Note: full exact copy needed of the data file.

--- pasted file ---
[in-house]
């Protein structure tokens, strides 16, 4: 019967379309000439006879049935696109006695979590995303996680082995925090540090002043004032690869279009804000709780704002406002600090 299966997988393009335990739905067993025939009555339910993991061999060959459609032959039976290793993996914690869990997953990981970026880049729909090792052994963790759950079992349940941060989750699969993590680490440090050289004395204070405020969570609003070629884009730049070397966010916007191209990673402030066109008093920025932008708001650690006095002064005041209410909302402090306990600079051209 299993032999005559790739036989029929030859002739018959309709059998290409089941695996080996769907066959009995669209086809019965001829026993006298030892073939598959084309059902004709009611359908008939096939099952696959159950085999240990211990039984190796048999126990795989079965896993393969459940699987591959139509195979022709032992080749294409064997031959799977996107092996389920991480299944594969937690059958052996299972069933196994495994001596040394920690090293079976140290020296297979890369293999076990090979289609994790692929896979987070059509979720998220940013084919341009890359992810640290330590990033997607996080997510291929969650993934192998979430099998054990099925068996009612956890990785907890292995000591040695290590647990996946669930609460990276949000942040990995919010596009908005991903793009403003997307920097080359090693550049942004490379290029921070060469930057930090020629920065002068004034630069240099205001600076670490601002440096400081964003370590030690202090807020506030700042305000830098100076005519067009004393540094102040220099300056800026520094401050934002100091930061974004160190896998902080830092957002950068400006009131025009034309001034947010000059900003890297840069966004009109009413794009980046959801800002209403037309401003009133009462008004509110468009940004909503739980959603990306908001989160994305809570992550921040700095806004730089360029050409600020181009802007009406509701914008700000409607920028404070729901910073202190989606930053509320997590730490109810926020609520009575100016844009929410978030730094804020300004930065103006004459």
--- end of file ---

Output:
[in-house]
């Protein structure tokens, strides 16, 4: 019967379309000439006879049935696109006695979590995303996680082995925090540090002043004032690869279009804000709780704002406002600090 299966997988393009335990739905067993025939009555339910993991061999060959459609032959039976290793993996914690869990997953990981970026880049729909090792052994963790759950079992349940941060989750699969993590680490440090050289004395204070405020969570609003070629884009730049070397966010916007191209990673402030066109008093920025932008708001650690006095002064005041209410909302402090306990600079051209 299993032999005559790739036989029929030859002739018959309709059998290409089941695996080996769907066959009995669209086809019965001829026993006298030892073939598959084309059902004709009611359908008939096939099952696959159950085999240990211990039984190796048999126990795989079965896993393969459940699987591959139509195979022709032992080749294409064997031959799977996107092996389920991480299944594969937690059958052996299972069933196994495994001596040394920690090293079976140290020296297979890369293999076990090979289609994790692929896979987070059509979720998220940013084919341009890359992810640290330590990033997607996080997510291929969650993934192998979430099998054990099925068996009612956890990785907890292995000591040695290590647990996946669930609460990276949000942040990995919010596009908005991903793009403003997307920097080359090693550049942004490379290029921070060469930057930090020629920065002068004034630069240099205001600076670490601002440096400081964003370590030690202090807020506030700042305000830098100076005519067009004393540094102040220099300056800026520094401050934002100091930061974004160190896998902080830092957002950068400006009131025009034309001034947010000059900003890297840069966004009109009413794009980046959801800002209403037309401003009133009462008004509110468009940004909503739980959603990306908001989160994305809570992550921040700095806004730089360029050409600020181009802007009406509701914008700000409607920028404070729901910073202190989606930053509320997590730490109810926020609520009575100016844009929410978030730094804020300004930065103006004459």